- October 7 – Clement Miller, a member of the United States House of Representatives representing California's 1st Congressional District, dies during an election campaign flight when his Piper Avalanche crashes into Chaparral Mountain near Eureka, California, during a storm. The other two people on board also are killed.
- October 9 – A PLUNA Douglas C-47A Skytrain on a test flight crashes during takeoff from Carrasco International Airport in Montevideo, Uruguay, and catches fire, killing all 10 people on board.
- October 14 – A U.S. Air Force Lockheed U-2 reconnaissance flight over Cuba reveals the presence of launchpads for medium-range ballistic missiles, triggering the Cuban Missile Crisis.
- October 22 – President John F. Kennedy announces a naval blockade – termed a "quarantine" – of Cuba, and U.S. military forces worldwide are ordered to Defense Condition (DEFCON) 2. The U.S. Navy has 250 aircraft cooperating with 46 ships in blockading Cuba; the attack aircraft carriers USS Enterprise (CVA(N)-65) and USS Independence (CVA-62) and the antisubmarine carriers USS Essex (CVS-9) and USS Randolph (CVS-15) are among the ships taking part. The United States has a combined 156 aircraft in Florida poised to strike targets in Cuba, capable of flying an estimated nearly 1,200 sorties on the first day of such strikes.
- October 23 – In Operation Blue Moon, six U.S. Navy RF-8 Crusader photographic reconnaissance aircraft flying from Key West, Florida, conduct the first American low-level flights over Cuba, flying at 400 mph (644 km/hr) only a few hundred feet off the ground.
- October 24
- The U.S. Joint Chiefs of Staff order the U.S. military forces worldwide to Defense Condition (DEFCON) 2, with preparations to strike Cuba, the Soviet Union, or both. The U.S. Air Force has 1,436 strategic bombers and 134 intercontinental ballistic missiles on constant alert, with one-eighth of the bombers airborne at all times.
- U.S. Chief of Naval Operations Admiral George W. Anderson, Jr., asks the U.S. Air Force to assist in providing aerial surveillance of the sea approaches to Cuba. Chief of Staff of the United States Air Force General Curtis LeMay agrees to do so, adding that Air Force Strategic Air Command crews will find all Soviet shipping in the area in four hours. Several B-52 Stratofortress bombers and RB-47K Stratojet weather reconnaissance aircraft and 16 Boeing KC-97 Stratofreighter aerial tankers make surveillance flights, but their crews' inexperience in maritime reconnaissance leads them to report American, British, and Greek cargo ships as Soviet ones.
- October 26
- Boeing delivers the last B-52 Stratofortress off the production line to the U.S. Air Force.
- Convair delivers the last B-58 Hustler, a B-58A-20-CF, serial number 61-20280, to the U.S. Air Force. The production run ends after the construction of 116 B-58s. The B-58 is the world's only supersonic bomber.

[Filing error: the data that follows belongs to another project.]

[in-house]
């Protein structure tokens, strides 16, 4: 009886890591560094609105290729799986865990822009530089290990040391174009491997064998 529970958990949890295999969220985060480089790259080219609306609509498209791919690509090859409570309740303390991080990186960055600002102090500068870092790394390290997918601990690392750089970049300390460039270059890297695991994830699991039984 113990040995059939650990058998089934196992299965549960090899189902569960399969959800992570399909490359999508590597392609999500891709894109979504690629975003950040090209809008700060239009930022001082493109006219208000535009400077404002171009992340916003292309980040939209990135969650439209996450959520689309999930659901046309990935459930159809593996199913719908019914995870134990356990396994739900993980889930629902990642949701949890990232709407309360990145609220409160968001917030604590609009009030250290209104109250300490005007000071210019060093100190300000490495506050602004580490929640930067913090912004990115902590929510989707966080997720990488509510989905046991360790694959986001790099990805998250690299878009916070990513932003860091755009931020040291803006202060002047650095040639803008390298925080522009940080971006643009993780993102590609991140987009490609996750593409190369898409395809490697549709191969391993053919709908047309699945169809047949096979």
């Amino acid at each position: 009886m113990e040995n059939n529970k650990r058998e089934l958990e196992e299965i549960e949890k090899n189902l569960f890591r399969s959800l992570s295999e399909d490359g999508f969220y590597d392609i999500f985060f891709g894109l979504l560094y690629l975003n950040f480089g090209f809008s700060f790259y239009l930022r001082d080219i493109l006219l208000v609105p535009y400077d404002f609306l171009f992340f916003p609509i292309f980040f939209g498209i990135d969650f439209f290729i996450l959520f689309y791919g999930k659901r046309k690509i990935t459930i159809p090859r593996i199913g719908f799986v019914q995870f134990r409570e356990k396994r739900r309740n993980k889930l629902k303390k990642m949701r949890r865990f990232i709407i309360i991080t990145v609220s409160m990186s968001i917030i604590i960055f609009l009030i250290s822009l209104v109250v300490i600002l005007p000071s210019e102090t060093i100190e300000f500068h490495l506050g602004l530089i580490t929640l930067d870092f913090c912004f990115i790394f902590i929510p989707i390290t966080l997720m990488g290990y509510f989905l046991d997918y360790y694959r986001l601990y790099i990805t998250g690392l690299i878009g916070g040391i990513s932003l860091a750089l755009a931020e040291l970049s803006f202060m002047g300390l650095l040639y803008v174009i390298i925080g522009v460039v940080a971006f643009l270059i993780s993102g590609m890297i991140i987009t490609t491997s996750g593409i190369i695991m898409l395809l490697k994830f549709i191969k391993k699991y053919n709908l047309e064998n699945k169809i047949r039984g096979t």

- October 27 – A U-2 of the U.S. Air Force's 4080th Strategic Wing piloted by Major Rudolf Anderson. Jr., is shot down over Cuba, killing Anderson. Anderson posthumously will become the first recipient of the Air Force Cross.
- The British and French governments agree to collaboration between British Aircraft Corporation and Sud-Aviation in the development of a supersonic airliner. The agreement will lead to the development of the Concorde.
- A model of the UH-1B Iroquois helicopter specifically modified at the factory to serve in an attack helicopter role – the first such U.S. Army helicopter – begins to arrive in South Vietnam.
- U.S. Marine Corps transport helicopters in South Vietnam begin to employ "Tiger Flight" tactics, in which Marine Corps helicopters fly to nearby bases to embark South Vietnamese troops as a quick-reaction force to reinforce ground operations.
- November 9 – A serious landing accident virtually destroys North American X-15 56-6671 and injures National Aeronautics and Space Administration (NASA) pilot John B. McKay.
- November 18 – President John F. Kennedy lifts the blockade ("quarantine") of Cuba.
- November 19 – The first scheduled airline flight – an Eastern Air Lines Lockheed Super Electra turboprop from Newark International Airport in Newark, New Jersey – arrives at Washington Dulles International Airport in Virginia outside Washington, D.C.
- November 23 – United Airlines Flight 297, a Vickers Viscount 754D, strikes a flock of whistling swans at an altitude of 6,000 feet (1,829 meters) and crashes north of what would later become Columbia, Maryland, killing all 17 people on board.
- November 27 – Boeing rolls out the first Boeing 727 airliner at its Renton, Washington, plant.
- November 30 – Eastern Air Lines Flight 512, a Douglas DC-7B, crashes while trying to land in heavy fog at Idlewild Airport in New York City. Twenty-five of the 51 people on board die.
- December 8 – British troops are airlifted to Borneo to quell uprisings in the region.
- December 15 – The U.S. Navy reports that the last Soviet offensive weapons – 15 crated Ilyushin Il-28 (NATO reporting name "Beagle") bombers – have been removed from Cuba.
- January 9 – Hawker Siddeley Trident
- January 14 – Linn Mini Mustang
- January 23 – Tupolev Tu-126 (NATO reporting name "Moss")
- July 16 – Lightning F.3, third production model of the English Electric Lightning
- July 18 – Cessna 411
- Kawasaki KH-4
- August 10 – Bell 533
- August 12 – Beagle B.206Y, fully developed seven-seat prototype of the Beagle Basset
- August 13 – Hawker Siddeley HS.125 G-ARYA
- August 19 – Beagle B.218 G-ASCK
- October 12 – Dassault Balzac (tethered flight) (First non-tethered flight October 18)
- October 16 – Boeing Vertol CH-46 Sea Knight (a CH-46A model)
- October 28 – Westland Wasp
- December 7 – Aérospatiale SA 321 Super Frelon
- December 8 – Bell OH-4
- December 22 – Lockheed A-12
- December 24 – Aérospatiale N 262
- Aviation Traders Carvair with British United Air Ferries
- March 18 – Convair CV-990 with American Airlines
- McDonnell F4H-1 Phantom II with United States Marine Corps All-Weather Marine Fighter Squadron 314 (VMF(AW)-314)
- September 12 – McDonnell F2H-3 Banshee by the Royal Canadian Navy, the last F2H Banshee user; the F2H-3 is also the last carrier-based fixed-wing strike aircraft ever deployed by the military of Canada